Penguin Books. 2020.
Pp. 248 | PB | INR 299
An Onerous Achievement
Anubhav Pradhan works primarily on urban literature, urban heritage and history, and urban planning. His doctoral thesis at Jamia Millia Islamia was on colonial ethnography and the British imagination of India and he has taught at South Asian University, Jamia Millia Islamia, and Bharati College, University of Delhi.
Some books are difficult to write about. Not because they tell a story which has never been told before, or because they challenge in some fundamental way our sense of self and place in the universe. There are such books, extraordinary works which become pioneering trailblazers and leave a mark on our collective consciousness. And then there are the more regular kind of books, sweet and light, which leave some small, imperceptible trace of themselves like the flickering memory of quiet sunsets on undisturbed beaches. But some books, some rare books leave one indignant and provoked in equal measure, unsettling that distance with which one tends to pronounce judgment.
Tazmeen Amna’s Goner is likely to strike most readers as precisely this sort of book. The story, by itself, is nothing new: a young woman has an abusive relationship, is unable to prevent herself from making bad choices, comes dangerously close to self-harm, and eventually hobbles back to recovery with the love and care of her family and friends. This is one of those harsh realities of life with which many of us have grappled: love has remained the same across generations, even if its many travails are dissected much more openly now. Seen with this perspective, there is nothing special or riveting about the life and experiences of Amna’s protagonist in Goner.
Likewise, the book’s claim to be a novel may well seem stretched to many. The narrative appears too diffuse and scattered to meet conventional wisdom on the novelistic form. The tone is a little too conversational, an uneasy crossover of the traditional confessional and the contemporary Ted Talk. Readers may also be left aghast at the unbridled profusion of profanities throughout the text, something most good novelists shy from in pursuit of more impactful characterisation. It does not help that Amna herself encourages us to read the book as a memoir: it is difficult to not recall Mridula Garg’s injunction to authors to not venture into retrospectives of their lives without having lived it some years.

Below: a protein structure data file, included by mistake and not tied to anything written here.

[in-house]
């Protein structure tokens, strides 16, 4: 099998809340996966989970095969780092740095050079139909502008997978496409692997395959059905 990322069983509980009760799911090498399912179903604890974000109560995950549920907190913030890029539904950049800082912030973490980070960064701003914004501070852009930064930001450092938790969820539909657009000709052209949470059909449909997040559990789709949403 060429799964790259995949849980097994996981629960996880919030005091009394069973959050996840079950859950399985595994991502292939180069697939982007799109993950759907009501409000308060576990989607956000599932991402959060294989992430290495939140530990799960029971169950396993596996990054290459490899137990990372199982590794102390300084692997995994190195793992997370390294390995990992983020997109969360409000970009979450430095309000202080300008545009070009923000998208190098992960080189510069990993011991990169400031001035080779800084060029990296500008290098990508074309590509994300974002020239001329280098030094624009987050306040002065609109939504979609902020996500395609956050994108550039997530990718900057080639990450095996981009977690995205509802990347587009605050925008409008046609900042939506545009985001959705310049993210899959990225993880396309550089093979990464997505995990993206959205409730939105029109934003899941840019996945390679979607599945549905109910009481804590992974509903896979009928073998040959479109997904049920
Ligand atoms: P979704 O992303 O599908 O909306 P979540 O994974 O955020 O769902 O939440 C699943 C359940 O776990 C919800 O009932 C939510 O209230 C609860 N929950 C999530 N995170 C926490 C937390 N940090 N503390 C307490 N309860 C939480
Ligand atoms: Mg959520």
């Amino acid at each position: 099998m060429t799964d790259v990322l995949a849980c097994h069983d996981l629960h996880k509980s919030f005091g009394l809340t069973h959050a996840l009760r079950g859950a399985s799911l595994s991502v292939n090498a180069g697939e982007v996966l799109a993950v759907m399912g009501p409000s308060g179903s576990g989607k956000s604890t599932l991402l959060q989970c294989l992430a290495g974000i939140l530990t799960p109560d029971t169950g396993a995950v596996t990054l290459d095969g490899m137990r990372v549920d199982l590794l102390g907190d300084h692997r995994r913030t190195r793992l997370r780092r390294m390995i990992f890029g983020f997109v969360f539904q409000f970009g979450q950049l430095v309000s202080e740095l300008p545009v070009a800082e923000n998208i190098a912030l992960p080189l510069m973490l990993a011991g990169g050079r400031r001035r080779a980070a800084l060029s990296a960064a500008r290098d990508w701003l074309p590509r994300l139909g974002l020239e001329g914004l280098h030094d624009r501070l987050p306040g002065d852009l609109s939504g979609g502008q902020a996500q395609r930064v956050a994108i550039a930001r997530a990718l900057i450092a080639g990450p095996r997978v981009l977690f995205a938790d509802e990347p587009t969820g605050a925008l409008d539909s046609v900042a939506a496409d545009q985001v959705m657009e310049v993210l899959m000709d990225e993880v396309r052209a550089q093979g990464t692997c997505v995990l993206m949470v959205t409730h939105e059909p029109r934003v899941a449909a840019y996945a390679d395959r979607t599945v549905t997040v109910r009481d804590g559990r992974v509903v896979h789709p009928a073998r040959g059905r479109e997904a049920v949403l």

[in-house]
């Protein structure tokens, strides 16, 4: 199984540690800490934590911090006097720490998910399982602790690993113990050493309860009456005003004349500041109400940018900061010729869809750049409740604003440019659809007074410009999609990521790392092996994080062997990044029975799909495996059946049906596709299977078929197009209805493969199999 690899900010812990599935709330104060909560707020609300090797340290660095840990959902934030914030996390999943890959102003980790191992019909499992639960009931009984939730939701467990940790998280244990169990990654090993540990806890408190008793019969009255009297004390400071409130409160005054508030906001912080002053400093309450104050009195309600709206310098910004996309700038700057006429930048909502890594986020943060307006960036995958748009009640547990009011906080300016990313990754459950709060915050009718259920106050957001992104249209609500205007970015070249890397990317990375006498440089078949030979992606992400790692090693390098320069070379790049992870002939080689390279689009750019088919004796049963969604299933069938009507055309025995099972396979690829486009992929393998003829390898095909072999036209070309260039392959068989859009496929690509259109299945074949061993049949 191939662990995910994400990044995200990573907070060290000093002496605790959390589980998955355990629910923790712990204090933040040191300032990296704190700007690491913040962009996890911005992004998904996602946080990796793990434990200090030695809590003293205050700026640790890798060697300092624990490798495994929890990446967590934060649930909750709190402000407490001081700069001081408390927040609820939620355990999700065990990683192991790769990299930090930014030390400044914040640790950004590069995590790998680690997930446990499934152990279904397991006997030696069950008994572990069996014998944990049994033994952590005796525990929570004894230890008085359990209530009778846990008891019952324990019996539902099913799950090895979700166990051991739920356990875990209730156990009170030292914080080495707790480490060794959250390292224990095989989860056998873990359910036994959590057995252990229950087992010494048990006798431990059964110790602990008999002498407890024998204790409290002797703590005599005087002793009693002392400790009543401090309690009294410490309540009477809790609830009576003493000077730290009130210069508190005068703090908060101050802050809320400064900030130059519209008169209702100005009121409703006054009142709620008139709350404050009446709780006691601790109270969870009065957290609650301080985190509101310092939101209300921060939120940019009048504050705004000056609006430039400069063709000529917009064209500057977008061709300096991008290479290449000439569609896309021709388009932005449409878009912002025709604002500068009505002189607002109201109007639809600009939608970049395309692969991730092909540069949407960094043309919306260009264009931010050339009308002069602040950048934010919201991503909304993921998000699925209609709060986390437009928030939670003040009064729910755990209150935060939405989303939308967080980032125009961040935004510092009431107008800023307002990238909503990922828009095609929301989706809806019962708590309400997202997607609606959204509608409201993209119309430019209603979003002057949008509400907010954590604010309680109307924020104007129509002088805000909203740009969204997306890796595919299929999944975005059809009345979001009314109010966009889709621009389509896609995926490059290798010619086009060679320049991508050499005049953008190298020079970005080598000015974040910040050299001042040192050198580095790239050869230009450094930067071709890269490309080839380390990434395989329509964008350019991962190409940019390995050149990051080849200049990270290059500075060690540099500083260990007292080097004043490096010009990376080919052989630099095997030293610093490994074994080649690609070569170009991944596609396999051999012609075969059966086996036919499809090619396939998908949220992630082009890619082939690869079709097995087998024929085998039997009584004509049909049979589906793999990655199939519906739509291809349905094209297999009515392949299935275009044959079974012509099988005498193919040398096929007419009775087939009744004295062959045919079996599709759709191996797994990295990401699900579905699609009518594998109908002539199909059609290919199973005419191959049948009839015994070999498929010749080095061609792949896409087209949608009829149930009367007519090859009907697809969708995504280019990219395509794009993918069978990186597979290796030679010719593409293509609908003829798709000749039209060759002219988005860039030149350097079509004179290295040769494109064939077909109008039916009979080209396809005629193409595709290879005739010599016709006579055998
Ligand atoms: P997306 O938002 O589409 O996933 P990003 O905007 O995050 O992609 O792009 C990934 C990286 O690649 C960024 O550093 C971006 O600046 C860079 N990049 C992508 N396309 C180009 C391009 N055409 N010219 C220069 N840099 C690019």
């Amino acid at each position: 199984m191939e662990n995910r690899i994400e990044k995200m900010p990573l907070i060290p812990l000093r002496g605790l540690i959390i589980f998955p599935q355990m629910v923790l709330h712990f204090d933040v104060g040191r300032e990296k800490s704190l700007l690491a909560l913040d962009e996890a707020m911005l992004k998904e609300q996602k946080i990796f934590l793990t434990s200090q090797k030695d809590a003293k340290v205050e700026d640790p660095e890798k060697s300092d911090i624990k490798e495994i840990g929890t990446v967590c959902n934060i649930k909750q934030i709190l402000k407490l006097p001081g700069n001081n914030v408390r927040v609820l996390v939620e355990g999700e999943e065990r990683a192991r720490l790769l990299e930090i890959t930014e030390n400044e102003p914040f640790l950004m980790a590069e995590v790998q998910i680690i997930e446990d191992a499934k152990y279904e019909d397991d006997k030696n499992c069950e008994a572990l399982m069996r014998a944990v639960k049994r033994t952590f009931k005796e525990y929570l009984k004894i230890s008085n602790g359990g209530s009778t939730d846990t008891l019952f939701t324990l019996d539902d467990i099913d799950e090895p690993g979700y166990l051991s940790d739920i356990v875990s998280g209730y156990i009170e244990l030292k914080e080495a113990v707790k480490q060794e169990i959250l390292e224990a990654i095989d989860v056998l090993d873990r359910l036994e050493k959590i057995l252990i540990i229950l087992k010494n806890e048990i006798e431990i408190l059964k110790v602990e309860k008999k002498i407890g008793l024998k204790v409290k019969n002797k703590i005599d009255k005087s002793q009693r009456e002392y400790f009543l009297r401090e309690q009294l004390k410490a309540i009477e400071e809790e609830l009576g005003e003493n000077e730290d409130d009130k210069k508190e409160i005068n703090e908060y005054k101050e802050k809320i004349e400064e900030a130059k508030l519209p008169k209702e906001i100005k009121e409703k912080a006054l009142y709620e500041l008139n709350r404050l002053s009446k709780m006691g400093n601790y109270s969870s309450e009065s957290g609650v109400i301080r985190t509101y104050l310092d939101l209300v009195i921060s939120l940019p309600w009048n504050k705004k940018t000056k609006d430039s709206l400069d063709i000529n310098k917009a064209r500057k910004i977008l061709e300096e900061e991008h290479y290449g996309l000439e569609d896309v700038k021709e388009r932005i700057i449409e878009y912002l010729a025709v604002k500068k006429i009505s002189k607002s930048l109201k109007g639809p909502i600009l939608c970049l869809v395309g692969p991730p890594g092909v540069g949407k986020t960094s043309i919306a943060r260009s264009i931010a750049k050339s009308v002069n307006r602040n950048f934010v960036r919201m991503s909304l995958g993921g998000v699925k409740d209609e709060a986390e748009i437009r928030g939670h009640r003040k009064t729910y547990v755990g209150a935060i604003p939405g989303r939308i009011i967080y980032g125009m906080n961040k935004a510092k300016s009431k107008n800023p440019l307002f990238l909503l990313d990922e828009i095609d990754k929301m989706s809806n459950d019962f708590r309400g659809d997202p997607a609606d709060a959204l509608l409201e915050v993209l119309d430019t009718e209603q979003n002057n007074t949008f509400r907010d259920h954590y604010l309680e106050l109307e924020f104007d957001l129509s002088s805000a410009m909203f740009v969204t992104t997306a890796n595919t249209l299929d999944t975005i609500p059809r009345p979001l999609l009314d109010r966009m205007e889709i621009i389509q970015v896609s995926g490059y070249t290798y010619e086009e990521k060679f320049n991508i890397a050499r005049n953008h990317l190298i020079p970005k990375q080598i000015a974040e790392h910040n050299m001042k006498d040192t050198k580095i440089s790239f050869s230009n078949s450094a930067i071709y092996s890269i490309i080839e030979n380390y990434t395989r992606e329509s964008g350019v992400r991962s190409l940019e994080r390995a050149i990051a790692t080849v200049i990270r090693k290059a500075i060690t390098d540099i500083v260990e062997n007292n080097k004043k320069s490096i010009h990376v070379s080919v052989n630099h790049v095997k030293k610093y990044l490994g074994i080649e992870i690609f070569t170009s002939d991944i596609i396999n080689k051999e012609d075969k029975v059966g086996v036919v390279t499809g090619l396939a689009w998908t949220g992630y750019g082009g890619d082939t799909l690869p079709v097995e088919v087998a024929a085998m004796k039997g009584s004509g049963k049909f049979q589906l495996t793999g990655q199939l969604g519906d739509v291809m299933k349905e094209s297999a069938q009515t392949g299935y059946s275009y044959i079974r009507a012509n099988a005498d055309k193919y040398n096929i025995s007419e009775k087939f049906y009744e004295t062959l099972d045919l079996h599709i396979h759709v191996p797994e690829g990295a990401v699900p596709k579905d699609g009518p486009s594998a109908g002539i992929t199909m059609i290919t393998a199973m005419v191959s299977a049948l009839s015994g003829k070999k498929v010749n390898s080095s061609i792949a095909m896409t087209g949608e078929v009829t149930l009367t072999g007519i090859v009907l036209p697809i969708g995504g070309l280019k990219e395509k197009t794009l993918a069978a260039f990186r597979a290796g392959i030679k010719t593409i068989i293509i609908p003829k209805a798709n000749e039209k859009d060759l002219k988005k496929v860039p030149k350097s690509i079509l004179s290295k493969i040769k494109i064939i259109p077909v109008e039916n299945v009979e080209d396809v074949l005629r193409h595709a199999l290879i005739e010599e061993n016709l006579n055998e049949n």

Yet, Goner is a striking piece of art. Not because it tells an extraordinary story or because it attempts to birth a new narrative paradigm, but simply because it tells its tale—broken, hurt, resilient—with startling honesty and passion. Amna’s achievement in this book appears to lie precisely in this, that at first glance Goner seems to merit all of this unsavoury comment. It is only on deeper inspection, and introspection, that one realises that the book’s excessively confused and agitated cogitation is a carefully wrought uncovering of what passes so commonly and pervasively as the normal. It is to Amna’s credit that she does so in a way which is as engaging as it is impelling.
Consider, for instance, that shibboleth of language. The tone and choice of words in Goner will appear crude and unbecoming to many, and some may well be so dismayed as to not even bother seeing the narrative to its conclusion. Yet, this is the kind of language many of us actually speak in private—to friends, to even family, but most importantly to ourselves. Amna’s interiorised monologue appears all the more credible for capturing this flavour of the casually, irreverently profane:
Oh, man, my head is spinning. I’m drunk. Again. And I’m high on some other shit as well. I don’t know what they’re calling it these days. Snuff? Brown Sugar? Cheap rip-off of cocaine? I don’t know man! All I know is that it was powdery. I’m high as fuck. And not the good type. The bad type. The very very bad type. The terrible type. Whoa, this is a bad trip. (Amna 97)
Seen in light of Amna’s unwaveringly level-headed exploration of mental health issues, this vividly intimate tone of confession—more grudging than willing—appears to be no mean artistic feat. She relates the frustration of experiencing a panic attack with a raw brazenness that perhaps can come only from having such pain as a daily companion. Those who have ever been through a panic attack will find it commendable that she is able to articulate not just its onset but also her thoughts and actions she as she wrestles against it and the spiral of her thoughts as she succumbs to it:
I had driven only a few miles when I felt an unwelcome jerk go through my body at first, and then through my stomach all the way up my throat, as though I was going to throw up... Breathe in, breathe out. It was more like wheezing. So wheeze in, wheeze out... I’m sobbing. I’m screaming. From afar, it’s a manic sight. You can see a girl sitting in a car rocking to and fro, hands clenched into fists, punching the steering wheel till her knuckles bleed. (Amna 48)
It is difficult at even the best of times for most of us to face our vulnerabilities and address them openly and frankly, for we are all habituated to brushing our anxieties, small and big, under that carpet of normalcy which we tend to obsessively uphold to our collective detriment. At a time when mental health is in the danger of becoming a fashionable buzzword, Amna is able to plumb into the depths of the anguish and torment of what anxiety actually entails—what it feels like, what it does. Welcome departures from the maudlin embellishments of celebrity culture which often obfuscate the nuanced gravity of the key issues at stake, this clarity and passion make Goner an onerous achievement.